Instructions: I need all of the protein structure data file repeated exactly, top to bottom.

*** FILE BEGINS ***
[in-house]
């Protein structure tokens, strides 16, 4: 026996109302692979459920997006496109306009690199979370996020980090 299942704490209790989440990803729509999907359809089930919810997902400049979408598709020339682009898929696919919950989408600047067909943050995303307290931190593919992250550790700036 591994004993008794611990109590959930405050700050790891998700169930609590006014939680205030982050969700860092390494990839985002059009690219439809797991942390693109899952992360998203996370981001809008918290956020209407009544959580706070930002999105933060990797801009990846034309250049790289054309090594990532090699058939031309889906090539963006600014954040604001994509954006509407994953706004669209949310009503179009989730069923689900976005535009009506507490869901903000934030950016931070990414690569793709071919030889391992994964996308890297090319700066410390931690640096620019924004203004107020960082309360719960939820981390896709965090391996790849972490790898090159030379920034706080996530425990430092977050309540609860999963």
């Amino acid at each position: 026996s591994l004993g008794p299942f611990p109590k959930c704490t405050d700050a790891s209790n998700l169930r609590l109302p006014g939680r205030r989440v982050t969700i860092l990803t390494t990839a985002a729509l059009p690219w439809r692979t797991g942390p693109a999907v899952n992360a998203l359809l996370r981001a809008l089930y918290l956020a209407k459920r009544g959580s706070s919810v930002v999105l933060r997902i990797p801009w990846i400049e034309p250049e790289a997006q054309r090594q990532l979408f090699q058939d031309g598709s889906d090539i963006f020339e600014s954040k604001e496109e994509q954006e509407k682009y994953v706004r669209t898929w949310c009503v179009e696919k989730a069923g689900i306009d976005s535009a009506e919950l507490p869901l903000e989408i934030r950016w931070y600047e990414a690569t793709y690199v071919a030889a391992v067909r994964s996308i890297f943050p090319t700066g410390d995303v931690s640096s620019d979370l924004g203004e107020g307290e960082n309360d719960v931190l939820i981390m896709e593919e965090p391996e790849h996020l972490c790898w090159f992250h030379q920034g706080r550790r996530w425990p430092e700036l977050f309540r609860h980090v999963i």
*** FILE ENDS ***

[in-house]
């Protein structure tokens, strides 16, 4: 026996109302692979459920997006496109306009690199979370996020980090 299942704490209790989440990803729509999907359809089930919810997902400049979408598709020339682009898929696919919950989408600047067909943050995303307290931190593919992250550790700036 591994004993008794611990109590959930405050700050790891998700169930609590006014939680205030982050969700860092390494990839985002059009690219439809797991942390693109899952992360998203996370981001809008918290956020209407009544959580706070930002999105933060990797801009990846034309250049790289054309090594990532090699058939031309889906090539963006600014954040604001994509954006509407994953706004669209949310009503179009989730069923689900976005535009009506507490869901903000934030950016931070990414690569793709071919030889391992994964996308890297090319700066410390931690640096620019924004203004107020960082309360719960939820981390896709965090391996790849972490790898090159030379920034706080996530425990430092977050309540609860999963």
């Amino acid at each position: 026996s591994l004993g008794p299942f611990p109590k959930c704490t405050d700050a790891s209790n998700l169930r609590l109302p006014g939680r205030r989440v982050t969700i860092l990803t390494t990839a985002a729509l059009p690219w439809r692979t797991g942390p693109a999907v899952n992360a998203l359809l996370r981001a809008l089930y918290l956020a209407k459920r009544g959580s706070s919810v930002v999105l933060r997902i990797p801009w990846i400049e034309p250049e790289a997006q054309r090594q990532l979408f090699q058939d031309g598709s889906d090539i963006f020339e600014s954040k604001e496109e994509q954006e509407k682009y994953v706004r669209t898929w949310c009503v179009e696919k989730a069923g689900i306009d976005s535009a009506e919950l507490p869901l903000e989408i934030r950016w931070y600047e990414a690569t793709y690199v071919a030889a391992v067909r994964s996308i890297f943050p090319t700066g410390d995303v931690s640096s620019d979370l924004g203004e107020g307290e960082n309360d719960v931190l939820i981390m896709e593919e965090p391996e790849h996020l972490c790898w090159f992250h030379q920034g706080r550790r996530w425990p430092e700036l977050f309540r609860h980090v999963i």